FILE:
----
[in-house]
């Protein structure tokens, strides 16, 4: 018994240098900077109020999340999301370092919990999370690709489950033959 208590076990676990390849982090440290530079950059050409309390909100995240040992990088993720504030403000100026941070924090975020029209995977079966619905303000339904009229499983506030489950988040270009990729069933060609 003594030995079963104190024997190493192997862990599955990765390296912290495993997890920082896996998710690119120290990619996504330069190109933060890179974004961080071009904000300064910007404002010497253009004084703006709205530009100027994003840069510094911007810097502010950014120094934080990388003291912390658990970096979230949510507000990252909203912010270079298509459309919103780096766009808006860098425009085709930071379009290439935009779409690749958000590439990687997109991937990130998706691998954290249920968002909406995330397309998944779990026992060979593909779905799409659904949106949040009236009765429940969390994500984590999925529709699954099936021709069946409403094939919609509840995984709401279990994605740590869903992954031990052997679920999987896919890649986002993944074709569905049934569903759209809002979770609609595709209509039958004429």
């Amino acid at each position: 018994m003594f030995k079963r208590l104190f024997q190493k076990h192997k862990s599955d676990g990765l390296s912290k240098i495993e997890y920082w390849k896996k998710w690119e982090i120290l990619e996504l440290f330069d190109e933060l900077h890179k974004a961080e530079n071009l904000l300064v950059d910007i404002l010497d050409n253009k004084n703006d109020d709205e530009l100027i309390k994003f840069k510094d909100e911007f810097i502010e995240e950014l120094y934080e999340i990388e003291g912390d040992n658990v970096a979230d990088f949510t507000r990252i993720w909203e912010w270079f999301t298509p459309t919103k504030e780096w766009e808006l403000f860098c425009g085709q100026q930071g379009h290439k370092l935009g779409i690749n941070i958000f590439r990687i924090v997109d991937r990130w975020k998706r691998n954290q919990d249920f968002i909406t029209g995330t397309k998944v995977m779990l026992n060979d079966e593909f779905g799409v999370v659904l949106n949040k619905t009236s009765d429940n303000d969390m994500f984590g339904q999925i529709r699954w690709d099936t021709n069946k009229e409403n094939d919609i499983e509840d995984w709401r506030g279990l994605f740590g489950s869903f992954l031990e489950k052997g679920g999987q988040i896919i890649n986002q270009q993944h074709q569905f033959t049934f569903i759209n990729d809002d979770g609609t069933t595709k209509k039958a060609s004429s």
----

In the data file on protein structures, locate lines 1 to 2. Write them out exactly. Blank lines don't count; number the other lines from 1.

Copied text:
[in-house]
């Protein structure tokens, strides 16, 4: 018994240098900077109020999340999301370092919990999370690709489950033959 208590076990676990390849982090440290530079950059050409309390909100995240040992990088993720504030403000100026941070924090975020029209995977079966619905303000339904009229499983506030489950988040270009990729069933060609 003594030995079963104190024997190493192997862990599955990765390296912290495993997890920082896996998710690119120290990619996504330069190109933060890179974004961080071009904000300064910007404002010497253009004084703006709205530009100027994003840069510094911007810097502010950014120094934080990388003291912390658990970096979230949510507000990252909203912010270079298509459309919103780096766009808006860098425009085709930071379009290439935009779409690749958000590439990687997109991937990130998706691998954290249920968002909406995330397309998944779990026992060979593909779905799409659904949106949040009236009765429940969390994500984590999925529709699954099936021709069946409403094939919609509840995984709401279990994605740590869903992954031990052997679920999987896919890649986002993944074709569905049934569903759209809002979770609609595709209509039958004429």